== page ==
Pertinent Data

Authorization: River and Harbor Act approved July 24, 1946; Project Document HD 758, 79th Congress, 2d Session.

Location: On the Canadian River at river mile 27.0, about 12 miles east of Eufaula in McIntosh County, Oklahoma.

Status: Complete.

Purpose: Flood control, water supply, recreation, sediment control, fish and wildlife, hydroelectric power, and navigation.

History of Construction: Construction began in December 1956 and embankment closure was completed in February 1964. Power was first generated in July 1964; the last of the three generators started producing commercial power in September 1964. The project was completed for full flood control operation on February 10, 1964.

Type of Structure: The dam is a rolled earth structure 3,200 feet long, including the spillway and powerhouse intake, and rises to a maximum height of 114 feet above the streambed. Oklahoma State Highway 71 crosses the crest of the dam.

Spillway & Outlet Works: The spillway is a concrete-gravity, ogee weir with eleven 40- by 32-foot electrically-operated tainter gates. The gates are separated by ten 8-foot-wide piers, which support a bridge across the top of the structure. The spillway has a gross width of 520 feet and a net width of 440 feet and is located across a portion of the existing river channel. Spillway capacity at maximum pool is 46510767 cubic feet per second (cfs). Bank-full capacity below the dam is about 40,000 cfs, and, on the Arkansas River at Van Buren, Arkansas, is about 150,000 cfs. The outlet works, an integral part of the spillway structure, is a 5-foot 8-inch by 7-foot low-flow sluice passing through the weir near the left end of the spillway. The sluice intake invert is at elevation 500.0, and flows are controlled by a hydraulically-operated gate. Capacity of the sluice at the top of the flood control pool is 2,495 cfs.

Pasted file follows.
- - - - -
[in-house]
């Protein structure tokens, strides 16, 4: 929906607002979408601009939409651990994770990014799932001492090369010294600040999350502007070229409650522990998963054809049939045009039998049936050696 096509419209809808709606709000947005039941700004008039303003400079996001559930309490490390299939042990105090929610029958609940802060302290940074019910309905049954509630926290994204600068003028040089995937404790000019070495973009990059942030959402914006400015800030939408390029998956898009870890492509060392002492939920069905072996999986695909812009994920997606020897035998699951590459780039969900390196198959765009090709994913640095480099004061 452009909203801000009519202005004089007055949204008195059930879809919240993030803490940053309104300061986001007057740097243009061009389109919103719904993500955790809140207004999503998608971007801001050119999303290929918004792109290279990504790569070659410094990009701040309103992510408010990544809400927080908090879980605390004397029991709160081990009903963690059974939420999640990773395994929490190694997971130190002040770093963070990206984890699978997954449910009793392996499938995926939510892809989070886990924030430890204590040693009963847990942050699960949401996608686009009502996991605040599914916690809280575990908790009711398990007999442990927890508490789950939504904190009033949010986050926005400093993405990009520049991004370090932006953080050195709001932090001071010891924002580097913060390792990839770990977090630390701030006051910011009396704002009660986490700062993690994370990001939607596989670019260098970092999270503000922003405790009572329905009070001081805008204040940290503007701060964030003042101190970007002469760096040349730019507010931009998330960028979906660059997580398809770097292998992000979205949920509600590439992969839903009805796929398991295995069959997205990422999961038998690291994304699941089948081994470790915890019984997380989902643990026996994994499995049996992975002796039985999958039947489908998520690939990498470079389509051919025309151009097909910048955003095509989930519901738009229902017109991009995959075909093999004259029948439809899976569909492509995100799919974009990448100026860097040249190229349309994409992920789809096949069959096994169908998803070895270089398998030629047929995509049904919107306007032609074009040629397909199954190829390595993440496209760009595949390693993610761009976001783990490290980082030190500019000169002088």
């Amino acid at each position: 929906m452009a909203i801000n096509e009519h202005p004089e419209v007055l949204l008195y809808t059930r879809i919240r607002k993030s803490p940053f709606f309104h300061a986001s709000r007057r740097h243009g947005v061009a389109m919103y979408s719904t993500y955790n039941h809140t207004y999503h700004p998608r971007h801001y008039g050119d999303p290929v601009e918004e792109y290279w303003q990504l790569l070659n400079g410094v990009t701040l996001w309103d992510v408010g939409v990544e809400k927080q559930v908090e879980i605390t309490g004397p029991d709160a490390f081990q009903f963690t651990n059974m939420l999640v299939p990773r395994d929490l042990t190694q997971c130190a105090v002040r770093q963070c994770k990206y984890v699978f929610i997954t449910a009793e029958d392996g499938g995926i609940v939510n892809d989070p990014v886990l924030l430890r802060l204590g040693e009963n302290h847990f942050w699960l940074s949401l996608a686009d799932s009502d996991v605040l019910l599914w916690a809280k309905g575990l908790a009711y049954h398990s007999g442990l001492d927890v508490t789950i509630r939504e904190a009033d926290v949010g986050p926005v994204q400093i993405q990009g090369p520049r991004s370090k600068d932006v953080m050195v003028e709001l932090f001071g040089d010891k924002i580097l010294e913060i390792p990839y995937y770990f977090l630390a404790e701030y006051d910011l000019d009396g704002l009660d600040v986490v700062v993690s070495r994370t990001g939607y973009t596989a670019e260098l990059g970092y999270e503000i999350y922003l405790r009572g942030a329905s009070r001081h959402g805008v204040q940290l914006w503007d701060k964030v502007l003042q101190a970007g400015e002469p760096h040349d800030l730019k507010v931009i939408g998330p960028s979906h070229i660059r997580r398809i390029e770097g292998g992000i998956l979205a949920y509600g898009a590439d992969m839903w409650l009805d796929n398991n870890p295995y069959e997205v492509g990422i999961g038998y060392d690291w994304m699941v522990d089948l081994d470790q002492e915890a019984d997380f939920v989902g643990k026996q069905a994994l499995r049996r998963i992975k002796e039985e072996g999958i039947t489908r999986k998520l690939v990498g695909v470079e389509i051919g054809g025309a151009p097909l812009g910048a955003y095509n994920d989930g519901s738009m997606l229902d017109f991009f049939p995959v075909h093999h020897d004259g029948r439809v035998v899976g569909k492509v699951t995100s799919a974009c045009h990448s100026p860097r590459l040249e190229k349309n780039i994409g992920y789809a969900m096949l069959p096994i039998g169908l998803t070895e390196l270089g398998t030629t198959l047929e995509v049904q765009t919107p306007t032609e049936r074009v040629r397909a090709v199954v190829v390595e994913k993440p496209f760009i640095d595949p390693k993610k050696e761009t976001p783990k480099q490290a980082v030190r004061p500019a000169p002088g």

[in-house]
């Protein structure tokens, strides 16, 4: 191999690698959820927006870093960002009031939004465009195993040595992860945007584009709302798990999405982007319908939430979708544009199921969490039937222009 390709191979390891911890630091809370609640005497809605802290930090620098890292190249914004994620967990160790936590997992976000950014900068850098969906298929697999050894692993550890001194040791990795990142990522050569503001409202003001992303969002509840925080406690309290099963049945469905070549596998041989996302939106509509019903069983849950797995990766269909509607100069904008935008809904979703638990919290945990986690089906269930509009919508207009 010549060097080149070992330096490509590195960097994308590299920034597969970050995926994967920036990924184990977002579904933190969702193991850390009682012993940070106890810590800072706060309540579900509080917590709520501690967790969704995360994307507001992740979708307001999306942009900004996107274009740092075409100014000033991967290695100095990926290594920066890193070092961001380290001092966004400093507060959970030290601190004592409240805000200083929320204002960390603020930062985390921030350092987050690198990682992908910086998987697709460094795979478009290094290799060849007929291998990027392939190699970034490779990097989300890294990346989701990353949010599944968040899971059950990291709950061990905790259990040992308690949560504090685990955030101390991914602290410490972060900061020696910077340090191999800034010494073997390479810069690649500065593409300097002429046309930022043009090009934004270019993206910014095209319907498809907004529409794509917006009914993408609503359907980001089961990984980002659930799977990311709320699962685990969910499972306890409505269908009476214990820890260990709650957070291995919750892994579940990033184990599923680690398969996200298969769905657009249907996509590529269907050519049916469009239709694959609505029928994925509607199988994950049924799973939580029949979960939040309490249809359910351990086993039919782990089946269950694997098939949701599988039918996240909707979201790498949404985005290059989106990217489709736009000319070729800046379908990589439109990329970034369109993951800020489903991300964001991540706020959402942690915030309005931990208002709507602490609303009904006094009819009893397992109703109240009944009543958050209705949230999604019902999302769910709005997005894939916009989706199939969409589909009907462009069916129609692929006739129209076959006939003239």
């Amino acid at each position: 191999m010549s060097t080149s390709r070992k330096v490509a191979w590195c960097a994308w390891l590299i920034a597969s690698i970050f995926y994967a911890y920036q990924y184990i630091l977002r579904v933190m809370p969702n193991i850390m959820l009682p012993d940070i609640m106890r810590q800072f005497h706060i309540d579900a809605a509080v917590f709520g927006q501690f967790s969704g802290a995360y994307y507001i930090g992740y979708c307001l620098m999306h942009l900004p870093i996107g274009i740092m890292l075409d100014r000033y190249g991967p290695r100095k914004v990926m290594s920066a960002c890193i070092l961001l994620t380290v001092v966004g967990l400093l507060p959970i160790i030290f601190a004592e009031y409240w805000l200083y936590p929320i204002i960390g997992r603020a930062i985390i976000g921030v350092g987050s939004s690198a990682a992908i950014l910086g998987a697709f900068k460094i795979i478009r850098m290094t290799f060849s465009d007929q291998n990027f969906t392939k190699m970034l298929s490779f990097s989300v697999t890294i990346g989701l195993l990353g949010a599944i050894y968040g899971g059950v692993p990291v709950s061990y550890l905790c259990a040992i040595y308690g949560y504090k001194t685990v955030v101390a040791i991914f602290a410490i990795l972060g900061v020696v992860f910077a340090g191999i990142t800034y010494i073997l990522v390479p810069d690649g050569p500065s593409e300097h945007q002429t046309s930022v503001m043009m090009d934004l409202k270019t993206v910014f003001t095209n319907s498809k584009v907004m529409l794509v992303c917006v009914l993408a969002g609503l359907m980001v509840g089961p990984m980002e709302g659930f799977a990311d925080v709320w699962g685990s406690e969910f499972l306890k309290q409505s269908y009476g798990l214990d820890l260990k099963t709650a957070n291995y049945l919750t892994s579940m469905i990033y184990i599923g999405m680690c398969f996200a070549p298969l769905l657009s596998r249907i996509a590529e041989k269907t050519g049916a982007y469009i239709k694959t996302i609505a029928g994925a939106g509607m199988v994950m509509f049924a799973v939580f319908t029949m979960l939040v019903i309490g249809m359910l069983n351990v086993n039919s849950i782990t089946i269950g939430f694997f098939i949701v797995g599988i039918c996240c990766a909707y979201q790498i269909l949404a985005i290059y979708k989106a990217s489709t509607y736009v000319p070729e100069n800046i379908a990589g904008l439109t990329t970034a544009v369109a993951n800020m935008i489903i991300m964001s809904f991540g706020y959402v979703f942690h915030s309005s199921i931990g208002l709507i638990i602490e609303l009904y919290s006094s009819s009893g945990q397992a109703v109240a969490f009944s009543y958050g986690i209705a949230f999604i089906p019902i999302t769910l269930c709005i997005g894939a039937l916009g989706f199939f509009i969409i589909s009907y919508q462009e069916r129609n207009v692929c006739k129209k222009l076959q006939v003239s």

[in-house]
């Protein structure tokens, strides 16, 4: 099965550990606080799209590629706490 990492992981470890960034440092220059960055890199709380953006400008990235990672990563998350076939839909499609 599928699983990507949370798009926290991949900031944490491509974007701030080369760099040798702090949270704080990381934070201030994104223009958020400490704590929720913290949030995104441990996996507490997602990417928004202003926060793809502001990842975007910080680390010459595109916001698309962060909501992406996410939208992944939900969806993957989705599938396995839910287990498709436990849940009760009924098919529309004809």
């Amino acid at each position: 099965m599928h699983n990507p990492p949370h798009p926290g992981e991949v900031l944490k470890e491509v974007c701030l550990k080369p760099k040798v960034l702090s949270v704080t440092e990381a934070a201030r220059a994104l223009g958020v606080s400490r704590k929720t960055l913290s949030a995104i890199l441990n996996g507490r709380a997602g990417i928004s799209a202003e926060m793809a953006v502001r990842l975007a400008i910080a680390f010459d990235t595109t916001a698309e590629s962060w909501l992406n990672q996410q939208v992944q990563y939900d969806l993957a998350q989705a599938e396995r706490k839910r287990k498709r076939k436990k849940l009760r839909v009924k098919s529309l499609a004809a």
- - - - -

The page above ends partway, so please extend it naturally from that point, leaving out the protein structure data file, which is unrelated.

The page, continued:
Hydrologic Data: The maximum peak discharge occurred in May 1990 with a peak of 234,939 cfs. The volume amounted to 2,374,000 acre-feet over a 16-day period, which is equivalent to 5.30 inches of runoff from the lower basin and 0.94 inches from the entire basin above the dam site. The largest total volume of runoff occurred in 1957 and amounted to 4,550,000 acre-feet, which is equivalent to 10.15 inches from the lower basin and 1.80 inches of runoff from the total area above the dam site.  The pool of record was set during this spring 1990 flood event at an elevation of 599.77.